Incidentally, wishing to avoid being eaten by animals, many plants will give off unpleasant aromas, tastes or even toxins if their leaves and stems are broken.
Why do flowers have leaves?
Quick Answer:- Flowers are parts of plants which in turn have leaves to absorb energy from the sun to produce food.
The answer to this question is that leaves are designed to absorb sunlight and through the process of photosynthesis create food for the plant in the form of starch which is synthesised from water and carbon dioxide.
Leaves are therefore often broad and flat in order to absorb as much available sunlight as possible. However, water is also lost through the leaves via transpiration therefore a balance needs to be struck to ensure the plant doesn’t simply dry up and die.
Leaf sizes and shapes have therefore evolved to ensure plants can flourish in their given habitats. Pine needles for example are thin and covered in a waxy substance to minimise transpiration, the wax also helps to avoid snow accumulation. Pine trees can therefore grow in areas of low water supply such as rocky mountain sides with shallow soil.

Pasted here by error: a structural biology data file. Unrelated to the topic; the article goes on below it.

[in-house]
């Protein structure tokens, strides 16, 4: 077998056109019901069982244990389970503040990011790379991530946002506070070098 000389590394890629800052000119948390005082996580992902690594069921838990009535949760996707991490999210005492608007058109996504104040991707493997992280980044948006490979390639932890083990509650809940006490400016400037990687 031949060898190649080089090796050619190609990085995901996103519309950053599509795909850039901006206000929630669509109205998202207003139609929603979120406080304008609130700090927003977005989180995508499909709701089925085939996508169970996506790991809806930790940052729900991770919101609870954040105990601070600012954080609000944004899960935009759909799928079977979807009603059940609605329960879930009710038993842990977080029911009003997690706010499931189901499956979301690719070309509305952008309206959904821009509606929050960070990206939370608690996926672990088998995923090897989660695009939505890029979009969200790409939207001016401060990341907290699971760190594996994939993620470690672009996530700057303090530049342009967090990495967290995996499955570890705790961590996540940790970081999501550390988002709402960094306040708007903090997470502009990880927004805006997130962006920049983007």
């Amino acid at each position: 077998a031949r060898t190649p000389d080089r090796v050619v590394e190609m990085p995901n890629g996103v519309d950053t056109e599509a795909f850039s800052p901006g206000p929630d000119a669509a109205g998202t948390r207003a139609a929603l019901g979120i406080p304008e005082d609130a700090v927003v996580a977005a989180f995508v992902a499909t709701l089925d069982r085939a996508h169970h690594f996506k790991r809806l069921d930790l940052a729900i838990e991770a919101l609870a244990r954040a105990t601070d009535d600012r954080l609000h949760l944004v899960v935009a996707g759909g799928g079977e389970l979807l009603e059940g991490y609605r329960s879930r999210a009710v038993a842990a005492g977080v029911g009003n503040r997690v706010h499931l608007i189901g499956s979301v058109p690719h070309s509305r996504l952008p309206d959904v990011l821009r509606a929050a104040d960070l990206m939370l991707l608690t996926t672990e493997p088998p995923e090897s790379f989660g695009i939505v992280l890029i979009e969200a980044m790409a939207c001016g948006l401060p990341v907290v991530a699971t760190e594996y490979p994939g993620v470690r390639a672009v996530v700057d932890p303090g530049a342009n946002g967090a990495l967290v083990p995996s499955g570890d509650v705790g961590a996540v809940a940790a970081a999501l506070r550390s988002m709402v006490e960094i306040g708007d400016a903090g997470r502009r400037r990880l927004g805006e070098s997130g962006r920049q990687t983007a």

Plants that grow on the rainforest floor with limited amounts of available sunlight but plentiful water supply often have very broad leaves in order to absorb as much sun as possible with little fear of drying out.
Why are most leaves green? Chlorophyll is the green pigment present in leaves which absorbs light during photosynthesis.
Why do flowers droop/wilt?
Quick answer:- Because they need water and nutrients to maintain their rigidity.
It’s the turgor. Plant cells contain vacuoles which are membrane bound compartments containing water and nutrients. Turgor or turgidity describes the pressure of the contents of the cell, up to ninety percent of which can be taken up by a vacuole, pushing on the plant cell wall.
Whilst water can move freely in and out of the vacuole, nutrients can only move in and are then trapped. They are pushed or pumped in by molecular pumps. Through the process of osmosis water will move into the vacuole providing the concentration of nutrients is higher inside the vacuole than out. As the water enters the vacuole it increases the hydrostatic pressure, or turgor giving the plant its rigidity.